Our knowledge of cellular differentiation processes during chondro- and osteogenesis, in particular the complex interaction of differentiation factors, is still limited. We used the model system of embryonic stem (ES) cell differentiation in vitro via cellular aggregates, so called embryoid bodies (EBs), to analyze chondrogenic and osteogenic differentiation. ES cells differentiated into chondrocytes and osteocytes throughout a series of developmental stages resembling cellular differentiation events during skeletal development in vivo. A lineage from pluripotent ES cells via mesenchymal, prechondrogenic cells, chondrocytes and hypertrophic chondrocytes up to osteogenic cells was characterized. Furthermore, we found evidence for another osteogenic lineage, bypassing the chondrogenic stage. Together our results suggest that this in vitro system will be helpful to answer so far unacknowledged questions regarding chondrogenic and osteogenic differentiation. For example, we isolated an as yet unknown cDNA fragment from ES cell-derived chondrocytes, which showed a developmentally regulated expression pattern during EB differentiation. Considering ES cell differentiation as an alternative approach for cellular therapy, we used two different methods to obtain pure chondrocyte cultures from the heterogenous EBs. First, members of the transforming growth factor (TGF)-β family were applied and found to modulate chondrogenic differentiation but were not effective enough to produce sufficient amounts of chondrocytes. Second, chondrocytes were isolated from EBs by micro-manipulation. These cells initially showed dedifferentiation into fiboblastoid cells in culture, but later redifferentiated into mature chondrocytes. However, a small amount of chondrocytes isolated from EBs trans differentiated into other mesenchymal cell types, indicating that chondrocytes derived from ES cells posses a distinct differentiation plasticity.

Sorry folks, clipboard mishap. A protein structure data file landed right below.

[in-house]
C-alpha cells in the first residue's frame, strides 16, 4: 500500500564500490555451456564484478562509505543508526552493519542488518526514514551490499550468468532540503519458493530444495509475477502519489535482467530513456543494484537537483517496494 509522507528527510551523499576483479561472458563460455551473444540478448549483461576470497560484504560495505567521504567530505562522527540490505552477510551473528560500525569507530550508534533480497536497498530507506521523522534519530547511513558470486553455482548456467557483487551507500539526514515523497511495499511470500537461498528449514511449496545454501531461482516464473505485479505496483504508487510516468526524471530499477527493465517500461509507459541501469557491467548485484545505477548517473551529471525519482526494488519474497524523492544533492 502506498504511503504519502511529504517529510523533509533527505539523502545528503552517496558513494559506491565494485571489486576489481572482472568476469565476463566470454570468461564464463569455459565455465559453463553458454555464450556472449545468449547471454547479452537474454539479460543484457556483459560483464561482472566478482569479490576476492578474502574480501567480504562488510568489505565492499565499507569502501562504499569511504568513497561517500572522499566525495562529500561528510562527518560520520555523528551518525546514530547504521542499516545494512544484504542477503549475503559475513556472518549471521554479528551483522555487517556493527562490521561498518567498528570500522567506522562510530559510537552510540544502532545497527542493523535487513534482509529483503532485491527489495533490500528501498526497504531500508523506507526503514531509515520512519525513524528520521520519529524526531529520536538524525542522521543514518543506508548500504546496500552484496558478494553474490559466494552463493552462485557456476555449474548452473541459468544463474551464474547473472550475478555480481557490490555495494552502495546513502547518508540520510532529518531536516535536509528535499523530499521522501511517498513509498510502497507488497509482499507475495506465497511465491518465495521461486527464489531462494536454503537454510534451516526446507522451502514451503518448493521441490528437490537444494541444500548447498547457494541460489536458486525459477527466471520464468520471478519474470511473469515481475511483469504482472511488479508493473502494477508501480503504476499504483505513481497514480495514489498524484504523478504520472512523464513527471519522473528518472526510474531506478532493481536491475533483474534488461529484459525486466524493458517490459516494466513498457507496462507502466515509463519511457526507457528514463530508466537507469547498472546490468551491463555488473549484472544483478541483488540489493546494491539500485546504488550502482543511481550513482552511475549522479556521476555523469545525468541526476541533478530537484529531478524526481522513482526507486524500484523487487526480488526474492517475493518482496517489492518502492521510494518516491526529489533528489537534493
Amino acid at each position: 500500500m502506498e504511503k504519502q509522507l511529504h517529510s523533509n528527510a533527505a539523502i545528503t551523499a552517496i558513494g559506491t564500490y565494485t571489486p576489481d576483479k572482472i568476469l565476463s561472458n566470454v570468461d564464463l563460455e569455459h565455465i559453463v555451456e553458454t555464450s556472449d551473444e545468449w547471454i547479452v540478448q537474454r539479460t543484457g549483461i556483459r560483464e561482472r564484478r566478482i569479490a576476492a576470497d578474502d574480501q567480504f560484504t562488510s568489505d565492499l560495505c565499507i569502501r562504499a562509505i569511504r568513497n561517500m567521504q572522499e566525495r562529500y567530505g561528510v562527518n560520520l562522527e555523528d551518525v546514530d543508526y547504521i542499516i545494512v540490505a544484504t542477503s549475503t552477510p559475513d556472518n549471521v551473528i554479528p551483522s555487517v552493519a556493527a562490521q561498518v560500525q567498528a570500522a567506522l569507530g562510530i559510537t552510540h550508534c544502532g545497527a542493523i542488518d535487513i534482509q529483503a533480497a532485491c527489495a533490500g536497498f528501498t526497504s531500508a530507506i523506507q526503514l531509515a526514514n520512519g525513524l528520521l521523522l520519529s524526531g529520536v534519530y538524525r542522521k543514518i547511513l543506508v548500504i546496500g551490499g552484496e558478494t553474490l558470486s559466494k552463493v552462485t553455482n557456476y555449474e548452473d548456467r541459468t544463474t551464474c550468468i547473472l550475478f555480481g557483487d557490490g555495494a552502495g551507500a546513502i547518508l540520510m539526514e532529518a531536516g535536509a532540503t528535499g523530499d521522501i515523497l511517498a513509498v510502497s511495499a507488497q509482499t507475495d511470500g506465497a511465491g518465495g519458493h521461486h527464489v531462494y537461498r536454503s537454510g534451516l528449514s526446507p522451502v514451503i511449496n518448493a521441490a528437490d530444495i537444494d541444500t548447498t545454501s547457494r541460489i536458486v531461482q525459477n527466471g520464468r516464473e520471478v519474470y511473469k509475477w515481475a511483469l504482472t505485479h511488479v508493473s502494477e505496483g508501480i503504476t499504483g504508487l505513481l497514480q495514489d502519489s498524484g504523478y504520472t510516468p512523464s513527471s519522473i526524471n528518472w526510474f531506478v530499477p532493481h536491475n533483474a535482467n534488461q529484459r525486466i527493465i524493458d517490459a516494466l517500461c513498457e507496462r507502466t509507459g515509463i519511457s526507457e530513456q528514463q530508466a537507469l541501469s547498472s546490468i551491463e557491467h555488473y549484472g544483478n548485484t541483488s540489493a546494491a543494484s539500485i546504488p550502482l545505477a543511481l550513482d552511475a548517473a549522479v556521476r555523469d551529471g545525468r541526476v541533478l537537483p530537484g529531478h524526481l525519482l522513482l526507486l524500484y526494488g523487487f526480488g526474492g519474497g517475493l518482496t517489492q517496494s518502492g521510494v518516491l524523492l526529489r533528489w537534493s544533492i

Research Areas and Centers
- Academic Focus: Center for Infection and Inflammation Research (ZIEL)